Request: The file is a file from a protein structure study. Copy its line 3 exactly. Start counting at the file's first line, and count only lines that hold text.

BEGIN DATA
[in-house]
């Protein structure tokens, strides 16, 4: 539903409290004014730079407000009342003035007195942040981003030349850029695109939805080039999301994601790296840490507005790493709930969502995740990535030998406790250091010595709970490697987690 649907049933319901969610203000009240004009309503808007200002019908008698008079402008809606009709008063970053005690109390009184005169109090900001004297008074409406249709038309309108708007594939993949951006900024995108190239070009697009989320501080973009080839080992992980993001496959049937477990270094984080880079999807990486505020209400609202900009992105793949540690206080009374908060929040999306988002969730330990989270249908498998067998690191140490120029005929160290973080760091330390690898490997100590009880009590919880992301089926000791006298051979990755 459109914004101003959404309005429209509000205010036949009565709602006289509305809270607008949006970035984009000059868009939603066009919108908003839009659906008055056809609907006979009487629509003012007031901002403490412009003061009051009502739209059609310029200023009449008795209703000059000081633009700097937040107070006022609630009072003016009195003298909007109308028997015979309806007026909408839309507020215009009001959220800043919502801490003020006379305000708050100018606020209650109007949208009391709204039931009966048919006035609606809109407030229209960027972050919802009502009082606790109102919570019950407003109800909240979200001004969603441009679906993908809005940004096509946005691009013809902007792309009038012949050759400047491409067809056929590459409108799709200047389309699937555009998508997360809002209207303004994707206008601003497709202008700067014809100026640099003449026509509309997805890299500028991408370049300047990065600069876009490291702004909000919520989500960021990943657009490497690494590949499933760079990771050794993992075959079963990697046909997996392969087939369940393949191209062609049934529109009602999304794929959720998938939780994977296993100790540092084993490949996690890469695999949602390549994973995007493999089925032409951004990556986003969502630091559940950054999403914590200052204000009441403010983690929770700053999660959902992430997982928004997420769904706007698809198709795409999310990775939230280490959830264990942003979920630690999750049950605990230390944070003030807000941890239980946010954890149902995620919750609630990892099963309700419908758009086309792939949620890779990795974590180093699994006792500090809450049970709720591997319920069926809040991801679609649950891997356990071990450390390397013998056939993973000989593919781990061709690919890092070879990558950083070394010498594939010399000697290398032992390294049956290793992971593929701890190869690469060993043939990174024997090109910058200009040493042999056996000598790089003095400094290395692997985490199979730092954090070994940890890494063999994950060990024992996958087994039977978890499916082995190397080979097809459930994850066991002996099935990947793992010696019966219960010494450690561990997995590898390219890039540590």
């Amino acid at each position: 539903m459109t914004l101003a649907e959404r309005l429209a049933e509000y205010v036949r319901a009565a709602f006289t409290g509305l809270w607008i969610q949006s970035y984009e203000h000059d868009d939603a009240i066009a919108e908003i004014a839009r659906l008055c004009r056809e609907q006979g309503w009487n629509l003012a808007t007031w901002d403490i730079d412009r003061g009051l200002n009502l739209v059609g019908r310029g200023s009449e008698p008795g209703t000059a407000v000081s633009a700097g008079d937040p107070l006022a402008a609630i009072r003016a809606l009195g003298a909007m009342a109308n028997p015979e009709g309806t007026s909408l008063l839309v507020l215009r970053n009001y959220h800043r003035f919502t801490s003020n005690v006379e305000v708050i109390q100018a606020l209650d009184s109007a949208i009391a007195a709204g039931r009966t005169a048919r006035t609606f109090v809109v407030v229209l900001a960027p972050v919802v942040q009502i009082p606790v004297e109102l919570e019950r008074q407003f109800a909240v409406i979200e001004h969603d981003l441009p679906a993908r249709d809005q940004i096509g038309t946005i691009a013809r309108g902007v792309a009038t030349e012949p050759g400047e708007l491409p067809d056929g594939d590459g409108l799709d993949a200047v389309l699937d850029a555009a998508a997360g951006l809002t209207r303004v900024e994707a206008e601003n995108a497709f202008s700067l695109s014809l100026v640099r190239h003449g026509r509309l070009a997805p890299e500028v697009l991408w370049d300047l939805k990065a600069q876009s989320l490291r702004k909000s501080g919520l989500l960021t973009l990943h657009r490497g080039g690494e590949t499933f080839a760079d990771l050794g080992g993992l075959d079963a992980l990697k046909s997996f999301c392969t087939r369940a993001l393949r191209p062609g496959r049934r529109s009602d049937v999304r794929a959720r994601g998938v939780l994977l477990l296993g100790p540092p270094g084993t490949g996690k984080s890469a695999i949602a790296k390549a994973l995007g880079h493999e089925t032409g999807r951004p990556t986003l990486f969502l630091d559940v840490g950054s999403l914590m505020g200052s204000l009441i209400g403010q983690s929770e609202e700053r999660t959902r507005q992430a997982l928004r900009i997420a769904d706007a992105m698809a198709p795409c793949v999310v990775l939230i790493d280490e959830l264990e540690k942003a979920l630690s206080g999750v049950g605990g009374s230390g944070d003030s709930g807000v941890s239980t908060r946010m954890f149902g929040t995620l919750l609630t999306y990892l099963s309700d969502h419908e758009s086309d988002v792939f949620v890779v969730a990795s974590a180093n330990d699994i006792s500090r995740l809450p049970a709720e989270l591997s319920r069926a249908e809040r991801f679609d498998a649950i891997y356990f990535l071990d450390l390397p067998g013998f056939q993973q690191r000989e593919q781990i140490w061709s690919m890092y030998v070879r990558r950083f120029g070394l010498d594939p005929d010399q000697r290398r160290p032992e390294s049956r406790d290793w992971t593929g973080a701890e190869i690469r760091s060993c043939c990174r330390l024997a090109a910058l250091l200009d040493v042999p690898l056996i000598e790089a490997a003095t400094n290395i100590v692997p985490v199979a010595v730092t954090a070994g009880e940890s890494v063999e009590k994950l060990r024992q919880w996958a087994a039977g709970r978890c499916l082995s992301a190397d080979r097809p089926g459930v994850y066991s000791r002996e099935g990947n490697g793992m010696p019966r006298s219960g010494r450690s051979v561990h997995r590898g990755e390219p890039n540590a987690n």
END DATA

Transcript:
């Amino acid at each position: 539903m459109t914004l101003a649907e959404r309005l429209a049933e509000y205010v036949r319901a009565a709602f006289t409290g509305l809270w607008i969610q949006s970035y984009e203000h000059d868009d939603a009240i066009a919108e908003i004014a839009r659906l008055c004009r056809e609907q006979g309503w009487n629509l003012a808007t007031w901002d403490i730079d412009r003061g009051l200002n009502l739209v059609g019908r310029g200023s009449e008698p008795g209703t000059a407000v000081s633009a700097g008079d937040p107070l006022a402008a609630i009072r003016a809606l009195g003298a909007m009342a109308n028997p015979e009709g309806t007026s909408l008063l839309v507020l215009r970053n009001y959220h800043r003035f919502t801490s003020n005690v006379e305000v708050i109390q100018a606020l209650d009184s109007a949208i009391a007195a709204g039931r009966t005169a048919r006035t609606f109090v809109v407030v229209l900001a960027p972050v919802v942040q009502i009082p606790v004297e109102l919570e019950r008074q407003f109800a909240v409406i979200e001004h969603d981003l441009p679906a993908r249709d809005q940004i096509g038309t946005i691009a013809r309108g902007v792309a009038t030349e012949p050759g400047e708007l491409p067809d056929g594939d590459g409108l799709d993949a200047v389309l699937d850029a555009a998508a997360g951006l809002t209207r303004v900024e994707a206008e601003n995108a497709f202008s700067l695109s014809l100026v640099r190239h003449g026509r509309l070009a997805p890299e500028v697009l991408w370049d300047l939805k990065a600069q876009s989320l490291r702004k909000s501080g919520l989500l960021t973009l990943h657009r490497g080039g690494e590949t499933f080839a760079d990771l050794g080992g993992l075959d079963a992980l990697k046909s997996f999301c392969t087939r369940a993001l393949r191209p062609g496959r049934r529109s009602d049937v999304r794929a959720r994601g998938v939780l994977l477990l296993g100790p540092p270094g084993t490949g996690k984080s890469a695999i949602a790296k390549a994973l995007g880079h493999e089925t032409g999807r951004p990556t986003l990486f969502l630091d559940v840490g950054s999403l914590m505020g200052s204000l009441i209400g403010q983690s929770e609202e700053r999660t959902r507005q992430a997982l928004r900009i997420a769904d706007a992105m698809a198709p795409c793949v999310v990775l939230i790493d280490e959830l264990e540690k942003a979920l630690s206080g999750v049950g605990g009374s230390g944070d003030s709930g807000v941890s239980t908060r946010m954890f149902g929040t995620l919750l609630t999306y990892l099963s309700d969502h419908e758009s086309d988002v792939f949620v890779v969730a990795s974590a180093n330990d699994i006792s500090r995740l809450p049970a709720e989270l591997s319920r069926a249908e809040r991801f679609d498998a649950i891997y356990f990535l071990d450390l390397p067998g013998f056939q993973q690191r000989e593919q781990i140490w061709s690919m890092y030998v070879r990558r950083f120029g070394l010498d594939p005929d010399q000697r290398r160290p032992e390294s049956r406790d290793w992971t593929g973080a701890e190869i690469r760091s060993c043939c990174r330390l024997a090109a910058l250091l200009d040493v042999p690898l056996i000598e790089a490997a003095t400094n290395i100590v692997p985490v199979a010595v730092t954090a070994g009880e940890s890494v063999e009590k994950l060990r024992q919880w996958a087994a039977g709970r978890c499916l082995s992301a190397d080979r097809p089926g459930v994850y066991s000791r002996e099935g990947n490697g793992m010696p019966r006298s219960g010494r450690s051979v561990h997995r590898g990755e390219p890039n540590a987690n």